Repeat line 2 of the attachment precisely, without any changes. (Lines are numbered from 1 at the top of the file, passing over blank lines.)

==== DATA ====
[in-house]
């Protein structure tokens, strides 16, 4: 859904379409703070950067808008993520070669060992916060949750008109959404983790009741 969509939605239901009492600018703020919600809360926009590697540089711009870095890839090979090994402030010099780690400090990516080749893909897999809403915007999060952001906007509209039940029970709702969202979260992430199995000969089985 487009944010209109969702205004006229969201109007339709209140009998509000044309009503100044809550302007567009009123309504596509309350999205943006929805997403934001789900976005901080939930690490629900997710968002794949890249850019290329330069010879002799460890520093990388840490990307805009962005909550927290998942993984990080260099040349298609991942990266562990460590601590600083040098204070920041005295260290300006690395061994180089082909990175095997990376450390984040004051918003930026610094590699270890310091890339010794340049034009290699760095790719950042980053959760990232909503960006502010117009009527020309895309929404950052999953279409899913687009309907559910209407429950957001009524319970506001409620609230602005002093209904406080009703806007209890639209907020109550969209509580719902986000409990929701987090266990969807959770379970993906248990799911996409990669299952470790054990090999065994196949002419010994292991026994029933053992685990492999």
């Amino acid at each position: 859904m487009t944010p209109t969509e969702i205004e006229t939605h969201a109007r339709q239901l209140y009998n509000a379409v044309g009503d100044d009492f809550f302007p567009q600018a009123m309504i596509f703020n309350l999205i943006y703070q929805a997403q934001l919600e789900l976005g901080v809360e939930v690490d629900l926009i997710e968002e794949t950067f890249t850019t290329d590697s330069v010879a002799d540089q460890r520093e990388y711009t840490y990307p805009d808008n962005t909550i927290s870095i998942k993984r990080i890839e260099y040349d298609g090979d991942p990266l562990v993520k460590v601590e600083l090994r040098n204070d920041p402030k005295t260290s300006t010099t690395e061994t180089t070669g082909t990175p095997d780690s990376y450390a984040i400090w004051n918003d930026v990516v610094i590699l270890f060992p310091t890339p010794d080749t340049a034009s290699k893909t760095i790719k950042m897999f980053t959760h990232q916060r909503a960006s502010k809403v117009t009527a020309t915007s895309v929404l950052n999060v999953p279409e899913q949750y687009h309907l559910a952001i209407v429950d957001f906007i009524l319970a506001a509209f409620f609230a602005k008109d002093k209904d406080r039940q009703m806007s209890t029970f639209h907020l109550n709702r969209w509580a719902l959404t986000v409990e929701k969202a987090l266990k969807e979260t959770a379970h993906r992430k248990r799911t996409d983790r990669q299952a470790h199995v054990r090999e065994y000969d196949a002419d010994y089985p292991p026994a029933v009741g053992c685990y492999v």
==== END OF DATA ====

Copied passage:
């Protein structure tokens, strides 16, 4: 859904379409703070950067808008993520070669060992916060949750008109959404983790009741 969509939605239901009492600018703020919600809360926009590697540089711009870095890839090979090994402030010099780690400090990516080749893909897999809403915007999060952001906007509209039940029970709702969202979260992430199995000969089985 487009944010209109969702205004006229969201109007339709209140009998509000044309009503100044809550302007567009009123309504596509309350999205943006929805997403934001789900976005901080939930690490629900997710968002794949890249850019290329330069010879002799460890520093990388840490990307805009962005909550927290998942993984990080260099040349298609991942990266562990460590601590600083040098204070920041005295260290300006690395061994180089082909990175095997990376450390984040004051918003930026610094590699270890310091890339010794340049034009290699760095790719950042980053959760990232909503960006502010117009009527020309895309929404950052999953279409899913687009309907559910209407429950957001009524319970506001409620609230602005002093209904406080009703806007209890639209907020109550969209509580719902986000409990929701987090266990969807959770379970993906248990799911996409990669299952470790054990090999065994196949002419010994292991026994029933053992685990492999």